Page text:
A celebration of women’s historic involvement in photography is taking place at Phillips auction house in New York on June 7, when approximately 100 images by illustrious names such as Diane Arbus, Julia Margaret Cameron, Dorothea Lange, Cindy Sherman and Alex Prager will go under the hammer. Artist Icon Inspiration: Women in Photography, which is presented in collaboration with gallerist and collector Peter Fetterman, will explore the roles of women as artists, innovators and inspirational subjects – with Ruth Bader Ginsburg, Georgia O’Keeffe and Coco Chanel at centre stage.
“Women have played a central role in photography throughout the history of the medium,” says Vanessa Hallett, deputy chairwoman, Americas, and worldwide head of photographs at Phillips. “They have shaped the trajectory and development of this art form through their participation as creators and sources of inspiration. This auction will include works of art created through the lenses of women like Dorothea Lange, Imogen Cunningham and Lillian Bassman, alongside portraits of women who continue to inspire us today, such as Rosa Parks and Jackie Kennedy. We look forward to providing collectors with the opportunity to acquire important and pivotal pieces that speak to our humanity.”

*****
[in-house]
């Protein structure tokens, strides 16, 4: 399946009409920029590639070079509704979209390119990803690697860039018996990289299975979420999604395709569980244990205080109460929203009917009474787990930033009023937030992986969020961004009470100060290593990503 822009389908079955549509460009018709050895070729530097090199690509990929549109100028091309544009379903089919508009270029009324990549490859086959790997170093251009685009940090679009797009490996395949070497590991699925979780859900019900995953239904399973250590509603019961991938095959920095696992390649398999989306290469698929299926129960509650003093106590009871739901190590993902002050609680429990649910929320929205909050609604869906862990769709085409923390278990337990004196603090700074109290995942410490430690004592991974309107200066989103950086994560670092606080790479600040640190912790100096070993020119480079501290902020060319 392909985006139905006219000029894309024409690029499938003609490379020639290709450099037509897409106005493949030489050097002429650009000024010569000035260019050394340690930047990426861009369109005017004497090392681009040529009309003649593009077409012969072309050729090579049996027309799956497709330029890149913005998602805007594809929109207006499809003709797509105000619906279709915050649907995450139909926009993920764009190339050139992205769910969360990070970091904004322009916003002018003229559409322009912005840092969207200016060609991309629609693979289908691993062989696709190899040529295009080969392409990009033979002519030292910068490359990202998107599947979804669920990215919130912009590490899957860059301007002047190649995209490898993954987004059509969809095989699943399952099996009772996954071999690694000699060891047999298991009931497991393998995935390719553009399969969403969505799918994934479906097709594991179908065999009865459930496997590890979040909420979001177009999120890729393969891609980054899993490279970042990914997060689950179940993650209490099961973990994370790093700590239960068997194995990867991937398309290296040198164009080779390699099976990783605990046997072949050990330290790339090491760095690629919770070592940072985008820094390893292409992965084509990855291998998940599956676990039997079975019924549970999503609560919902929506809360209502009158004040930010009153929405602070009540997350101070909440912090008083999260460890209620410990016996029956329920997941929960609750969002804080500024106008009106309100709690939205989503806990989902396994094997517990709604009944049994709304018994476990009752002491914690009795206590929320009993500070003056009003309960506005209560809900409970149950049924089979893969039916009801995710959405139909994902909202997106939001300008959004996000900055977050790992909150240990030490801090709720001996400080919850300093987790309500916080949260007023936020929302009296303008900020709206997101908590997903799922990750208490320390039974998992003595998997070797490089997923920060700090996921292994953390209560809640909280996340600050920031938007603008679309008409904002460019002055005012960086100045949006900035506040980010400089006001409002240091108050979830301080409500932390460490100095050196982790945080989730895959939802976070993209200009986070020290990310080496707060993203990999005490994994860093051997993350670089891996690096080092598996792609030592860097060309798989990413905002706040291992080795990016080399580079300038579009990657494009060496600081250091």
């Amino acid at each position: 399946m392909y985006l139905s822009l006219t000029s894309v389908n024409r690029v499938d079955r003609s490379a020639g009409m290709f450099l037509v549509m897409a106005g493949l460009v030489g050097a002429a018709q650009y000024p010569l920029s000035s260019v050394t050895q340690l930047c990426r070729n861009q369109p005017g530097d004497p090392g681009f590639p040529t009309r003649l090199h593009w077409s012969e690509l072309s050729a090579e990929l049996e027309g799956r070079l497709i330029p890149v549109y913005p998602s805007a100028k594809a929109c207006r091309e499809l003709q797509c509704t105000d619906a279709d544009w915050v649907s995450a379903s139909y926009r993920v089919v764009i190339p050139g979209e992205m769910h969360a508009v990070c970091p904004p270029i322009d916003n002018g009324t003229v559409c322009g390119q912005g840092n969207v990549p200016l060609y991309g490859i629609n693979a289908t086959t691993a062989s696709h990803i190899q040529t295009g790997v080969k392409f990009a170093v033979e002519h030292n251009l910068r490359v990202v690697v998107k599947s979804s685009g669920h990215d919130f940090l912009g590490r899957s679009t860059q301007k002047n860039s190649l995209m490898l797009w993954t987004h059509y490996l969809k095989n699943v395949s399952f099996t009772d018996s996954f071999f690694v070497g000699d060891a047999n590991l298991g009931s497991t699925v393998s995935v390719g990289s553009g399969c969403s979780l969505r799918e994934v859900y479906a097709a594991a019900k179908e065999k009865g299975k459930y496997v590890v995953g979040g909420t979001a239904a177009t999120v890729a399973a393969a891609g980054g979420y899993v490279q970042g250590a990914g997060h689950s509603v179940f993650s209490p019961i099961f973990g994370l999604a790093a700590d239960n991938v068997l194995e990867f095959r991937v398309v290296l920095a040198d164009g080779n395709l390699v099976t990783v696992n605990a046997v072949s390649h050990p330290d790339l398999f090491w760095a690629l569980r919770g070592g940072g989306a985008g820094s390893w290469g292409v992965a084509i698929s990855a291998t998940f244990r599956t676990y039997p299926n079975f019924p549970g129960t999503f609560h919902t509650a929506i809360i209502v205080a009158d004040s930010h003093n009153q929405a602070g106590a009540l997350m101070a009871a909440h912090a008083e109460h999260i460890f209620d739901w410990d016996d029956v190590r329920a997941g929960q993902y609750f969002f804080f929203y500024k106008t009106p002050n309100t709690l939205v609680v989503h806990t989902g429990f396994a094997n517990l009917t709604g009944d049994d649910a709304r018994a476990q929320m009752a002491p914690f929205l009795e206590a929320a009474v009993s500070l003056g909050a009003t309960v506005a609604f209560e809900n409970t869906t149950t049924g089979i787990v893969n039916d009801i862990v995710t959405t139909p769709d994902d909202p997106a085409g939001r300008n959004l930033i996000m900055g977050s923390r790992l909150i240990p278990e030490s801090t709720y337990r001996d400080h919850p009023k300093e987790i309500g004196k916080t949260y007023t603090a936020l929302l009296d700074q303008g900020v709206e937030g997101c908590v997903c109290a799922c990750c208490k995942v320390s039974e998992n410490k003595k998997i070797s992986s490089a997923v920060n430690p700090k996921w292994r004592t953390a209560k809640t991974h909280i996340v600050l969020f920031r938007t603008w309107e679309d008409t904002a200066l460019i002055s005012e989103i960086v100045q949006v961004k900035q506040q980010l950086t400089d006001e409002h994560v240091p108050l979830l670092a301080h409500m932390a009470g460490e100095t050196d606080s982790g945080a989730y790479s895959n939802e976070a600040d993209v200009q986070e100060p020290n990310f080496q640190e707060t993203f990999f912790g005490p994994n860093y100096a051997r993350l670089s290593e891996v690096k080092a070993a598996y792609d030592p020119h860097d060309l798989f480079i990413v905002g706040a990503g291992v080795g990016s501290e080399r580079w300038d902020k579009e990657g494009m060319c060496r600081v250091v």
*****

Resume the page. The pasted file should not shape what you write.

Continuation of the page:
Among the starring lots will be Dorothea Lange’s iconic image Migrant Mother, Nipomo, California (estimate $120,000-$180,000) – a powerful work that is as relevant today as when it was created in 1936. Other notable works for sale include Lillian Bassman’s Blowing Kiss, Barbara Mullen, New York ($20,000-$30,000) and Imogen Cunningham’s The Unmade Bed ($12,000-$18,000) from 1957. Phillips has been an important supporter of emerging photographers and contemporary works such as Alex Prager’s haunting Ellen, from Polyester ($30,000-$40,000) will sit beside the more historic portraits.
In addition to female makers, the accomplishments of women in various fields – from justice to haute couture – will also be explored through such portraits as Michael O’Neill’s Ruth Bader Ginsburg, Supreme Court, DC, November 1 from 1998 ($3,000-$5,000), Bob Adelman’s Rosa Parks, March on Washington, August from 1963 ($4,000-$6,000), and Horst P Horst’s glamorous vision, Coco Chanel, II, Paris that was taken in 1937 ($5,000-$7,000).
Not only is this show thought-provoking and powerful – it is hopeful too.